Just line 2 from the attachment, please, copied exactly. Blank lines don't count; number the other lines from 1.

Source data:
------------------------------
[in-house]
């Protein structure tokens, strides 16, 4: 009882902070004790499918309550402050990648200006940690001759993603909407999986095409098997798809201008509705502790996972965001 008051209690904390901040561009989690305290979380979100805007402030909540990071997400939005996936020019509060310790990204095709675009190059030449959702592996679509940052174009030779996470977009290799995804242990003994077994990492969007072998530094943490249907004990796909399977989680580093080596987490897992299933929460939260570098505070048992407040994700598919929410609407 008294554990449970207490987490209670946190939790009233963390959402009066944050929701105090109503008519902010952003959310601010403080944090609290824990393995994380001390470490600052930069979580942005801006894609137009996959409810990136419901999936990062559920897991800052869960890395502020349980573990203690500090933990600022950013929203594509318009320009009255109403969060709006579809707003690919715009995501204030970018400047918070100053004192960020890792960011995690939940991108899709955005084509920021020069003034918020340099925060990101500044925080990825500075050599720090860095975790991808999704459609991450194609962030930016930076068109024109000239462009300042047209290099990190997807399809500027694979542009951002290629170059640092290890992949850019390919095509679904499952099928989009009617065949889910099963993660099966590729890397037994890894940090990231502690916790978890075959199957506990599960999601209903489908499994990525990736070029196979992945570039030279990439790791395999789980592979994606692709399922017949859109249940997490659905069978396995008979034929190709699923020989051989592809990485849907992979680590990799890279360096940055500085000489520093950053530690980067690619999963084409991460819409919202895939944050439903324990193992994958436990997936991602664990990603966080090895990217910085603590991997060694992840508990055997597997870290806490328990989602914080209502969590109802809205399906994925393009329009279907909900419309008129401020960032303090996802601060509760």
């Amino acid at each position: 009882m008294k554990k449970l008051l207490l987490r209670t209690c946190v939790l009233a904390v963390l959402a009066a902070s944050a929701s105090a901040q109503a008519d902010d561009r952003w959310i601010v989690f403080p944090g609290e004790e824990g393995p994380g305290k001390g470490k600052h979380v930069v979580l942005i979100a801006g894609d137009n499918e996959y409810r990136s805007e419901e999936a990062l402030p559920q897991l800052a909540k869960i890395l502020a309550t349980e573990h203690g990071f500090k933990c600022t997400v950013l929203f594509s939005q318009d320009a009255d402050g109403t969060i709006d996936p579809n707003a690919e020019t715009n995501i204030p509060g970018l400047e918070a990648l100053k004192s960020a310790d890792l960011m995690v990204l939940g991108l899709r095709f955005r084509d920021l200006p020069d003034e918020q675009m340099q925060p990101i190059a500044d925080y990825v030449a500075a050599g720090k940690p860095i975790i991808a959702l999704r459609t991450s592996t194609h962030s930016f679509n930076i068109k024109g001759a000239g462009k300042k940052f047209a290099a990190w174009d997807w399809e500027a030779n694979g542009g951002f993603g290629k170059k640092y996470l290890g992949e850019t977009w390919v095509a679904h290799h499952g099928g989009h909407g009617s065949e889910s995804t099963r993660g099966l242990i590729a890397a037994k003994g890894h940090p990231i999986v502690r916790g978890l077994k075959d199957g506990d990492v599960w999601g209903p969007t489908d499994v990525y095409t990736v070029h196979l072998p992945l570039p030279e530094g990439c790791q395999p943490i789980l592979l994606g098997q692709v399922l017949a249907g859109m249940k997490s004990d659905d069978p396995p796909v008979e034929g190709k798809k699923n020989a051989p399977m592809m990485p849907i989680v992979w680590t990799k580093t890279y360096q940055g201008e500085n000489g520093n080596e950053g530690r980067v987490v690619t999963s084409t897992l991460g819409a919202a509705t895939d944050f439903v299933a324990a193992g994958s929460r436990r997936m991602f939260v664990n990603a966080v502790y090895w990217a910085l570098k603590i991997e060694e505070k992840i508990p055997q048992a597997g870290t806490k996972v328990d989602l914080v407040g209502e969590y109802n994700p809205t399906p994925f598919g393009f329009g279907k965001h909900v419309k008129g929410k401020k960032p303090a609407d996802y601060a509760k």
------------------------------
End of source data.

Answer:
């Protein structure tokens, strides 16, 4: 009882902070004790499918309550402050990648200006940690001759993603909407999986095409098997798809201008509705502790996972965001 008051209690904390901040561009989690305290979380979100805007402030909540990071997400939005996936020019509060310790990204095709675009190059030449959702592996679509940052174009030779996470977009290799995804242990003994077994990492969007072998530094943490249907004990796909399977989680580093080596987490897992299933929460939260570098505070048992407040994700598919929410609407 008294554990449970207490987490209670946190939790009233963390959402009066944050929701105090109503008519902010952003959310601010403080944090609290824990393995994380001390470490600052930069979580942005801006894609137009996959409810990136419901999936990062559920897991800052869960890395502020349980573990203690500090933990600022950013929203594509318009320009009255109403969060709006579809707003690919715009995501204030970018400047918070100053004192960020890792960011995690939940991108899709955005084509920021020069003034918020340099925060990101500044925080990825500075050599720090860095975790991808999704459609991450194609962030930016930076068109024109000239462009300042047209290099990190997807399809500027694979542009951002290629170059640092290890992949850019390919095509679904499952099928989009009617065949889910099963993660099966590729890397037994890894940090990231502690916790978890075959199957506990599960999601209903489908499994990525990736070029196979992945570039030279990439790791395999789980592979994606692709399922017949859109249940997490659905069978396995008979034929190709699923020989051989592809990485849907992979680590990799890279360096940055500085000489520093950053530690980067690619999963084409991460819409919202895939944050439903324990193992994958436990997936991602664990990603966080090895990217910085603590991997060694992840508990055997597997870290806490328990989602914080209502969590109802809205399906994925393009329009279907909900419309008129401020960032303090996802601060509760």